Conspicuous Cheerfulness

Is it really possible to have too much of a good thing?

To consider this question, take for example the purchasing of luxury items such as designer clothing, cars, homes, and jewelry. Obviously, it is nice to be able to spend money without concern. When the goal of such purchasing is simply to flaunt one’s wealth, however, it is called conspicuous consumption, and conspicuous consumption is definitely not a good thing.

Even going to a virtuous extreme, such as being exceptionally environmentally conscious, can actually ultimately be a negative trait. Conspicuous conservation is just as obnoxious as conspicuous consumption and can be equally wasteful. When people put solar panels on the front of their house where their neighbors can see them rather than on their roof where they would do more good, that is conspicuous conservation. While it may do some good for the environment, the way in which the deed is executed belies its selfish motivation.

The psychological equivalent of conspicuous conservation could very well be conspicuous cheerfulness. This branch of largely self-help therapy, which is growing in popularity, encourages people to act cheerful so that they will actually feel happier. People have learned that satisfaction and happiness are attractive to others as well as being indicators of success. Just like too much conservation, however, there is such a thing as too much cheerfulness.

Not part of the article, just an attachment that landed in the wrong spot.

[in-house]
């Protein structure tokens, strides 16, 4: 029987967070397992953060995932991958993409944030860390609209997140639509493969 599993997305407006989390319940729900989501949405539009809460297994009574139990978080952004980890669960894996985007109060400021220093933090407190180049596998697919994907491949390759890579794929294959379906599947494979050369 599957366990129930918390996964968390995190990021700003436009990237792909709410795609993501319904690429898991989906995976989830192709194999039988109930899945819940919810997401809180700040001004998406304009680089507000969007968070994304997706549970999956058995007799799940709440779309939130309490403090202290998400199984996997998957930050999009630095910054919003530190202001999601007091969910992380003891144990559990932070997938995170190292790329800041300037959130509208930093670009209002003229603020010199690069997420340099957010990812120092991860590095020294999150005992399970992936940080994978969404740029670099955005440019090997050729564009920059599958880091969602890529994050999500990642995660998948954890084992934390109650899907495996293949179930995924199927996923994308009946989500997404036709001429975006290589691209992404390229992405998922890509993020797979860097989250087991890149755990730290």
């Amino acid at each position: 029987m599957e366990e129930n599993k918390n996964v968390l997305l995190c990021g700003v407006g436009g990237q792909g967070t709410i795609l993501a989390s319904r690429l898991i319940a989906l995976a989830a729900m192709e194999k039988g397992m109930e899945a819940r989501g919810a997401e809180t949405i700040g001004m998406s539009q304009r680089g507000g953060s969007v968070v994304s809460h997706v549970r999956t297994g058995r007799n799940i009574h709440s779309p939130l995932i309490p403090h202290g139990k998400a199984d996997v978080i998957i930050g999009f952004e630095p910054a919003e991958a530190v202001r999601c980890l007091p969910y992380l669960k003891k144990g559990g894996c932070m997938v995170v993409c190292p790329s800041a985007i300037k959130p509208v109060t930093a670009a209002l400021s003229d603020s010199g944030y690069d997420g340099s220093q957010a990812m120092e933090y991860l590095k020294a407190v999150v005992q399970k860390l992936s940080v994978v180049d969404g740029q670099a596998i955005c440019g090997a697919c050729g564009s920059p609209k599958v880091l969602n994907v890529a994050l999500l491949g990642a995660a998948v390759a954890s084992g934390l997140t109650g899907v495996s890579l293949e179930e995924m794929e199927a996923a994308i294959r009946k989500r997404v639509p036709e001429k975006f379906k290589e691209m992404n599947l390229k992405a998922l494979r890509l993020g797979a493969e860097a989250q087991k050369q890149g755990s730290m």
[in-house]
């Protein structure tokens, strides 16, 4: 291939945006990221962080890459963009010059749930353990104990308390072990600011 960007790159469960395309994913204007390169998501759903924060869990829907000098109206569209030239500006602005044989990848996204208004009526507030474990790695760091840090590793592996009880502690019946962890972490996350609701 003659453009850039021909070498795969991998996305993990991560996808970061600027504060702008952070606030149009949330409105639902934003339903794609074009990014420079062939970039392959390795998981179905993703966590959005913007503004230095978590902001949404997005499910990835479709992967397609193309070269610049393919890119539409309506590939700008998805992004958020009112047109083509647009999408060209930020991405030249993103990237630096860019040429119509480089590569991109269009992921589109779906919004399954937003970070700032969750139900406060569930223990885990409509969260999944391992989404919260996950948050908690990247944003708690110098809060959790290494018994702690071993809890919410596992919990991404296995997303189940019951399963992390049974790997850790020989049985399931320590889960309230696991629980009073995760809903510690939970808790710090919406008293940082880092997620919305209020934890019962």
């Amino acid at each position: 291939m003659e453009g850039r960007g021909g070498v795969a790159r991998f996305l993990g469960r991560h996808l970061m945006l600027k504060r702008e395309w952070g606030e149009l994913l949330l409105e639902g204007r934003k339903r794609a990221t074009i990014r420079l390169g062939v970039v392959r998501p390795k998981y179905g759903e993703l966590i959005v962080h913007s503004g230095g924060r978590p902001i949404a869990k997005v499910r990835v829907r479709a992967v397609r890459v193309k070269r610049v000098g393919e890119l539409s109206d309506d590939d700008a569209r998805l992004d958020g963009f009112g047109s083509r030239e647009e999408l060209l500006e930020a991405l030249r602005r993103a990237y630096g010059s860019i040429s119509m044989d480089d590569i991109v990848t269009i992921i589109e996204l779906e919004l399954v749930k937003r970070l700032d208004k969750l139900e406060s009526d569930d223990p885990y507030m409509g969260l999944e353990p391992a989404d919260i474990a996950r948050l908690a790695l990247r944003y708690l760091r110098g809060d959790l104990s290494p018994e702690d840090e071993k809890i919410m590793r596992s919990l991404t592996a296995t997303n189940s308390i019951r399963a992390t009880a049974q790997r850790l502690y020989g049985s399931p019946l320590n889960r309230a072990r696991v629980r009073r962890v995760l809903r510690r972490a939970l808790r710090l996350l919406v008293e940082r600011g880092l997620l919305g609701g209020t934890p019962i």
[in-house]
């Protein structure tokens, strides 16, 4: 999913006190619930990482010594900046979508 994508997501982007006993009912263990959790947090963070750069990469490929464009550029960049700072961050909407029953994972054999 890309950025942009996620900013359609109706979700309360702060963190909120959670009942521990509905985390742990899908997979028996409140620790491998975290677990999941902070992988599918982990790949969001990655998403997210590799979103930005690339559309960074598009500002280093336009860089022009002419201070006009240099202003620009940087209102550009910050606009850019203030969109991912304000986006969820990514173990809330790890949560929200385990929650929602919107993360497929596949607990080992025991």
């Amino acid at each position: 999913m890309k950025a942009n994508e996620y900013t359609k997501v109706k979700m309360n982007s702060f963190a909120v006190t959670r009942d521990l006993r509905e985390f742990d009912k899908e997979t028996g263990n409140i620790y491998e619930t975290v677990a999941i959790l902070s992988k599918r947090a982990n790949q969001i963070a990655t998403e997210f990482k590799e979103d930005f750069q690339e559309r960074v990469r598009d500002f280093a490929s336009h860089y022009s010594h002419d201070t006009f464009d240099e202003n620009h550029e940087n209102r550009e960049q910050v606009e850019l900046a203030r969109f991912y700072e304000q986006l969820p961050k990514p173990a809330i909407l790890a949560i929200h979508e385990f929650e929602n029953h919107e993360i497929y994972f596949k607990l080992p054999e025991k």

When a man invariably answers a question about his day with a reply such as, “Fantastic! Never been better!” not only is his enthusiasm annoying, but his credibility also suffers. Clearly, the man’s responses do not mirror his actual emotions. Rather than encouraging only unrelenting cheerfulness, therefore, positive psychology should instruct people to express appropriate cheerfulness. They should be happy about good things that happen but not about bad things. In fact, appropriate discontent with the world is necessary to inspire people to make changes. If everyone were always cheerful and unconcerned about disease, homelessness, and hunger, no one would take steps to ameliorate any of these problems.

Positive psychology may not be to blame for conspicuous cheerfulness, but as a philosophy, it is flawed. Being cheerful is generally a good thing, but that cheerfulness needs to be founded in reality. The goal of any psychological treatment should be to establish healthy habits that are in tune with both internal and external realities. By encouraging constant cheerfulness, positive psychology fails to serve patients in this way.


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